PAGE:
Workplace Romance

Given the amount of time a person spends at work, the office is the most likely venue for partners to connect, where relationships are forged, and where significant others are established.   However, workplace romance can be disastrous and an employer should have the right to prohibit workplace relationships. On in an article titled “Tips About Dating, Sex and Romance in the Workplace”, Susan Healthfield mentions that in a Society for Human Resource Management (SHRM) Workplace Romance Survey, employers cited the following as their issues with workplace romance: The possibility of sexual harassment claims, disharmony caused by relationships that go sour, the possibility of low morale among other staff members that are exposed and may disapprove of the relationship, and the risks associated with loss of productivity by dating co-workers and other staff.
One potential problem of an office relationship is its potential impact on productivity. Having a significant other nearby at all times may make it more difficult to stay focused on work-related tasks. Even if a person resolve to stay focused, chances are they will spend a few extra minutes a day chatting with the significant other, time which they could spend doing something useful. This may mean that someone will have to compensate by staying at work a little bit longer. If the relationship is having a significant negative affect on work performance, it may lead to termination.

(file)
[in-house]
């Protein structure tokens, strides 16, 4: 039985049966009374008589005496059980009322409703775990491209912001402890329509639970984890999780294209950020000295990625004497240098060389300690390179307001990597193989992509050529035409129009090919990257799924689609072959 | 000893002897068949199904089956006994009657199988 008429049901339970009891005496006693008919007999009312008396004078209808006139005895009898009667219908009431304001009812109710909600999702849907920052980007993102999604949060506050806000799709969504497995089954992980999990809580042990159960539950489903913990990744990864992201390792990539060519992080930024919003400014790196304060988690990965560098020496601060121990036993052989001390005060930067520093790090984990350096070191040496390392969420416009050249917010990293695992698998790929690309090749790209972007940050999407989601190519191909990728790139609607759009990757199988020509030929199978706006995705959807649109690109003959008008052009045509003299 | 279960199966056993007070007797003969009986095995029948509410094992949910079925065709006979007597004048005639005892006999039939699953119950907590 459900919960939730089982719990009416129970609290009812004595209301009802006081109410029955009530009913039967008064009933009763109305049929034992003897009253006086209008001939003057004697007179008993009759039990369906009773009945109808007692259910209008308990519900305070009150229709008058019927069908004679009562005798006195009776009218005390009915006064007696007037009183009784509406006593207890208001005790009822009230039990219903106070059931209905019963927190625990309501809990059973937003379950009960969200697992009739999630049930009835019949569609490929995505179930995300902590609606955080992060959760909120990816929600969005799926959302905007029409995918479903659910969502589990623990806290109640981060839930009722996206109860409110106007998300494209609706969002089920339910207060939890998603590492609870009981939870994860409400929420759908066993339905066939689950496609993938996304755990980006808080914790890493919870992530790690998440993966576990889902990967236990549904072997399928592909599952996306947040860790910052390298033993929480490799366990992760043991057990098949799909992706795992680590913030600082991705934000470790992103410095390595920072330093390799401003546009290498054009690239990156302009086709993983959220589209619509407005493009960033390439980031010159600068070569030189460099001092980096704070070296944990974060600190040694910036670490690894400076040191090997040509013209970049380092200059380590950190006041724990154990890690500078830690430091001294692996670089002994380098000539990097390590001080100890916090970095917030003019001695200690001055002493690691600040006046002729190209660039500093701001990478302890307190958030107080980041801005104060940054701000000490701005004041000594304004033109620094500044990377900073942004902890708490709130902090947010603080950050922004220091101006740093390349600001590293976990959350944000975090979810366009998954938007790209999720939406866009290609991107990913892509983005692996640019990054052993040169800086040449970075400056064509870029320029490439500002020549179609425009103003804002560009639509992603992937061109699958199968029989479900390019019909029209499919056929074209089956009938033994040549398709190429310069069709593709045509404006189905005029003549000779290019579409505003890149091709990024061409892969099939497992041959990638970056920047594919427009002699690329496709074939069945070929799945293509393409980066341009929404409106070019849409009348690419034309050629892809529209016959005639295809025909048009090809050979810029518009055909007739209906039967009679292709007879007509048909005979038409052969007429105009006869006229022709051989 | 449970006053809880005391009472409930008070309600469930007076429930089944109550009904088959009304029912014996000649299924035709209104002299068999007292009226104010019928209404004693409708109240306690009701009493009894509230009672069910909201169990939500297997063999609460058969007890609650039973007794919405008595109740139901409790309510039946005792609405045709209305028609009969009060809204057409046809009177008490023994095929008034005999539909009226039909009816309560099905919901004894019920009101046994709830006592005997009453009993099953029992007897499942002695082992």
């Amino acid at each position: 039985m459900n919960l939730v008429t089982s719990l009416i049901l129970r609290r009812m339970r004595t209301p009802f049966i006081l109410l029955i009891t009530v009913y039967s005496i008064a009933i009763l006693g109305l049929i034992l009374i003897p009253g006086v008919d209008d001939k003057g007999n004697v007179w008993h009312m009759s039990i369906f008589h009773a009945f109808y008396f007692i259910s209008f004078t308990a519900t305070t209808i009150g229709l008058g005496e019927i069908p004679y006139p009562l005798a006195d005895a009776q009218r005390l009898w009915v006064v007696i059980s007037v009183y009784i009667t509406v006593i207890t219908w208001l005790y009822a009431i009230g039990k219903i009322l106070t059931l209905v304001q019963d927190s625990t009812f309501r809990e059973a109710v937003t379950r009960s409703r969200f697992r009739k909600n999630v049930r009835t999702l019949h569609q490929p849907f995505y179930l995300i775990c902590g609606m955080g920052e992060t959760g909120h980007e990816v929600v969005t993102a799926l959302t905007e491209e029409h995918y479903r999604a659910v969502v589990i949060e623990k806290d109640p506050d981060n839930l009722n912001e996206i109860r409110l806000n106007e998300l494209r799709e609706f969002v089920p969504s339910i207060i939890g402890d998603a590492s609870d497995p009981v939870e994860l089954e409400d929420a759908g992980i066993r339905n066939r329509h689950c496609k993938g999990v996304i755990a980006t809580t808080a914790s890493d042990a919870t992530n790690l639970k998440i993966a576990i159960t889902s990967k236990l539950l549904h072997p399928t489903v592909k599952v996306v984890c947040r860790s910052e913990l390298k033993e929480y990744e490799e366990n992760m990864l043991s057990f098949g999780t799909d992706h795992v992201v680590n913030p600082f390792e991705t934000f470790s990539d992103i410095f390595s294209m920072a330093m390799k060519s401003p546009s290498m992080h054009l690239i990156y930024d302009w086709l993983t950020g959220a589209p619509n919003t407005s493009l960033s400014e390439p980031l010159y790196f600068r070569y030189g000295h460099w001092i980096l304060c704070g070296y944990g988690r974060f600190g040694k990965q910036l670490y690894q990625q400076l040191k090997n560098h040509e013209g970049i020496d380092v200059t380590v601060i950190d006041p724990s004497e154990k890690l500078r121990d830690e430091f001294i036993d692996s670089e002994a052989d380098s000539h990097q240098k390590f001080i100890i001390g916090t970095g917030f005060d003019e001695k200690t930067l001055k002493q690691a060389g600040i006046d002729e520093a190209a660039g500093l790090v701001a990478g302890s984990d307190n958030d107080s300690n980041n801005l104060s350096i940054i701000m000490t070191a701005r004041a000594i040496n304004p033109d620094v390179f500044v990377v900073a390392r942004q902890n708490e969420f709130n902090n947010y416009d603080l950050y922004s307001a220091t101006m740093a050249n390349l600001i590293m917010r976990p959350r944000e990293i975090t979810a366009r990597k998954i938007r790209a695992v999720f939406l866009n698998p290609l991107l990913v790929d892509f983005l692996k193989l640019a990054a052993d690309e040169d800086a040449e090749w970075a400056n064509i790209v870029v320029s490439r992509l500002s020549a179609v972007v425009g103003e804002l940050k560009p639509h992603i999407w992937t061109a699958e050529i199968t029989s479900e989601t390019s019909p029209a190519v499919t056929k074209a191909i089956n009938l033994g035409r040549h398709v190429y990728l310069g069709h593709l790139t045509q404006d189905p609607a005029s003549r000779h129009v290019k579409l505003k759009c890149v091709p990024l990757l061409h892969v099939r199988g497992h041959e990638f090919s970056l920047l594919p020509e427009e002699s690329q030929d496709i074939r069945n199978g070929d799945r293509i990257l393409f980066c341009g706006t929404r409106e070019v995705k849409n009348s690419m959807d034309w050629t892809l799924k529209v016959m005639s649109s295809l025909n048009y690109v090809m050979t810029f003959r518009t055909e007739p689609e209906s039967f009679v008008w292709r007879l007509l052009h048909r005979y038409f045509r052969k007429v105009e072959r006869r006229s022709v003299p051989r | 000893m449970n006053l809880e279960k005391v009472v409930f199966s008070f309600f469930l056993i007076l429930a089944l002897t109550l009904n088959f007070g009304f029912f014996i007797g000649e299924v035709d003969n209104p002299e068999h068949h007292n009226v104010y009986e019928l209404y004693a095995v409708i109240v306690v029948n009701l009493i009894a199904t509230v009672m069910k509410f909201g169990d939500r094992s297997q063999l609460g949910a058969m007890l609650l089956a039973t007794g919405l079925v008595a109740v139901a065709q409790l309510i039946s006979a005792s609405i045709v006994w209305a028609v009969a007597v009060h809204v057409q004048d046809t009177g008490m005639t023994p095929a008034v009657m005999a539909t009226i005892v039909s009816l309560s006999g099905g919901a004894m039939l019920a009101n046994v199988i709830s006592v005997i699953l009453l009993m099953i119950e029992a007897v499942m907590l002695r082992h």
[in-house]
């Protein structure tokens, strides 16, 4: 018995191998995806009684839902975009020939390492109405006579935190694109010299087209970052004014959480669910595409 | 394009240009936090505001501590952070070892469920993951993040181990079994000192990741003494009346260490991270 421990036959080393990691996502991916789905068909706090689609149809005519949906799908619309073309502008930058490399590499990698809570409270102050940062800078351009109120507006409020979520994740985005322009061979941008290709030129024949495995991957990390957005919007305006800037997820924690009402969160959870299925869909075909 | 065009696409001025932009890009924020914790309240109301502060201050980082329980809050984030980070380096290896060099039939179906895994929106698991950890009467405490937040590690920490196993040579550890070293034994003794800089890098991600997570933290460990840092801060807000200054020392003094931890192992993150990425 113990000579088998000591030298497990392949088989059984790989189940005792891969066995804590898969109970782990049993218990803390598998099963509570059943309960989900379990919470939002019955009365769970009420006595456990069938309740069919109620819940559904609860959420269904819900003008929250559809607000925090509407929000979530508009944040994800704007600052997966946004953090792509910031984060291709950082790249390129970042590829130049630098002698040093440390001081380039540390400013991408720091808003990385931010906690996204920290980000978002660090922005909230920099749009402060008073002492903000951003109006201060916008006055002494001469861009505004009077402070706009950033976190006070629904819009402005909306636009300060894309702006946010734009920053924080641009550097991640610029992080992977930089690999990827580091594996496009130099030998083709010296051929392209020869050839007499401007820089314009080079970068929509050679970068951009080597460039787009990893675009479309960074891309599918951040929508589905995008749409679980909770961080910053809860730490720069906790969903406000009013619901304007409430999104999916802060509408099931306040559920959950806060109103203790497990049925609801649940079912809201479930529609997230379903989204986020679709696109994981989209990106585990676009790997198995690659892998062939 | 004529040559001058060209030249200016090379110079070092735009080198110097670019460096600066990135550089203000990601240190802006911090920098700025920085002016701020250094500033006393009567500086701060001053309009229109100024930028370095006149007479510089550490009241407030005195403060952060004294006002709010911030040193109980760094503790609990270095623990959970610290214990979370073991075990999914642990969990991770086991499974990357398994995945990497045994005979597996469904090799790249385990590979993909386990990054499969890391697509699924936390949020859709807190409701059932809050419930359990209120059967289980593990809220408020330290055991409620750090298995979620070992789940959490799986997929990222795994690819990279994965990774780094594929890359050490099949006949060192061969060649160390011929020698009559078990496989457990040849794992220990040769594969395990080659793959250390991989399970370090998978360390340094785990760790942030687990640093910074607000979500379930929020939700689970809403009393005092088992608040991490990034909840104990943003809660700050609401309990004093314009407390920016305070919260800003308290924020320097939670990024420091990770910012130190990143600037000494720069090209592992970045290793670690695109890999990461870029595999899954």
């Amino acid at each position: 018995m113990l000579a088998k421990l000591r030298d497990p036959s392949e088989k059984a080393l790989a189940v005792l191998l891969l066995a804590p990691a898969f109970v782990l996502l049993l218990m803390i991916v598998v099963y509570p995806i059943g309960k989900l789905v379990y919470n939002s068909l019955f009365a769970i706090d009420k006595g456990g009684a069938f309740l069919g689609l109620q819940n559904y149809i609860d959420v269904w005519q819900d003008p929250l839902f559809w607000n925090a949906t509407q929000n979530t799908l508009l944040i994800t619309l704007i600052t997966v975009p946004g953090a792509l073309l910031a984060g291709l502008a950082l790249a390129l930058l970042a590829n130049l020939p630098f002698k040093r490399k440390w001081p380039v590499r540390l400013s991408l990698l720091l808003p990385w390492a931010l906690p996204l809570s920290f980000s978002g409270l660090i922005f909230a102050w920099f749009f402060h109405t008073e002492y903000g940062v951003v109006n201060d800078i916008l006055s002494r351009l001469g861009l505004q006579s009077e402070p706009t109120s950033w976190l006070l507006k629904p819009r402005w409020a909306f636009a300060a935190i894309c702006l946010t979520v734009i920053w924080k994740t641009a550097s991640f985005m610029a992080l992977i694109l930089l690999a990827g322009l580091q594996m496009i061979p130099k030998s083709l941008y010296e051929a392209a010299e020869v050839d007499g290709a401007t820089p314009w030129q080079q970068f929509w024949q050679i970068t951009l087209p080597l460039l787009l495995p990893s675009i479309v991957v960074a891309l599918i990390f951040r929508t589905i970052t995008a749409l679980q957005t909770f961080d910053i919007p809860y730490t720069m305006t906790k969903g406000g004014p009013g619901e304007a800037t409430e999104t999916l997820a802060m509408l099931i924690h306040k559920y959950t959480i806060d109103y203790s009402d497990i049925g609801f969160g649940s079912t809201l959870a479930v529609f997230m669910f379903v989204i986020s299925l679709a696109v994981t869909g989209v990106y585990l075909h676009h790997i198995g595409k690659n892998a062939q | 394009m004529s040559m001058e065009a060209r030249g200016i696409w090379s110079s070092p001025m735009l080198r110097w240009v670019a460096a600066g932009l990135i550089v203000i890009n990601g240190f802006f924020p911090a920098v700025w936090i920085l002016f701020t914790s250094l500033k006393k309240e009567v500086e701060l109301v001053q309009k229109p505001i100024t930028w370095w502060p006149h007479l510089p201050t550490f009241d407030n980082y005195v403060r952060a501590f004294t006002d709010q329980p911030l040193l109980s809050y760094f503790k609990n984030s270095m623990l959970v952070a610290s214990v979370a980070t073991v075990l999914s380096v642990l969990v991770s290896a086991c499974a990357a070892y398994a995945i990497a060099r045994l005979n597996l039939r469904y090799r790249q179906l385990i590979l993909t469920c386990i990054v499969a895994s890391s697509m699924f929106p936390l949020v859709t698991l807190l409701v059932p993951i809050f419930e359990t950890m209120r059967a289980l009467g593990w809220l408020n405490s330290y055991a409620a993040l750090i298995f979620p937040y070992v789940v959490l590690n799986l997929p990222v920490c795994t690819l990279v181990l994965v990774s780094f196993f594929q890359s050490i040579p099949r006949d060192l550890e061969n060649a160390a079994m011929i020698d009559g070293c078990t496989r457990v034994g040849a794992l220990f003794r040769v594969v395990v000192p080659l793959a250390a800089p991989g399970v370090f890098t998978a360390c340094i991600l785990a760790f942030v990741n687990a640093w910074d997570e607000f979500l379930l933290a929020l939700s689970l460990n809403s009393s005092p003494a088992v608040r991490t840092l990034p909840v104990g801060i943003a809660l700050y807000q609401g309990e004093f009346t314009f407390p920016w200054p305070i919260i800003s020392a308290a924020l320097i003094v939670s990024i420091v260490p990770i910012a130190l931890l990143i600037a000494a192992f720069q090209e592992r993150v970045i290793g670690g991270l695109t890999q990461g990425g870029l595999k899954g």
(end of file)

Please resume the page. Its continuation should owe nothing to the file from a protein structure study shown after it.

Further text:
Perhaps the most serious consequence of workplace romance is sexual harassment. Workplace romance has the potential of exposing the firm to such charges. In legal terms, sexual harassment is any unwelcome sexual conduct on the job that creates an intimidating, hostile or offensive working environment. Forms of sexual harassment include: (1) quid pro quo harassment, such as offensive sexual innuendoes, physical contact, sexual remarks and inquiries, demands for sexual favors to keep a job or obtain a promotion and (2) hostile work...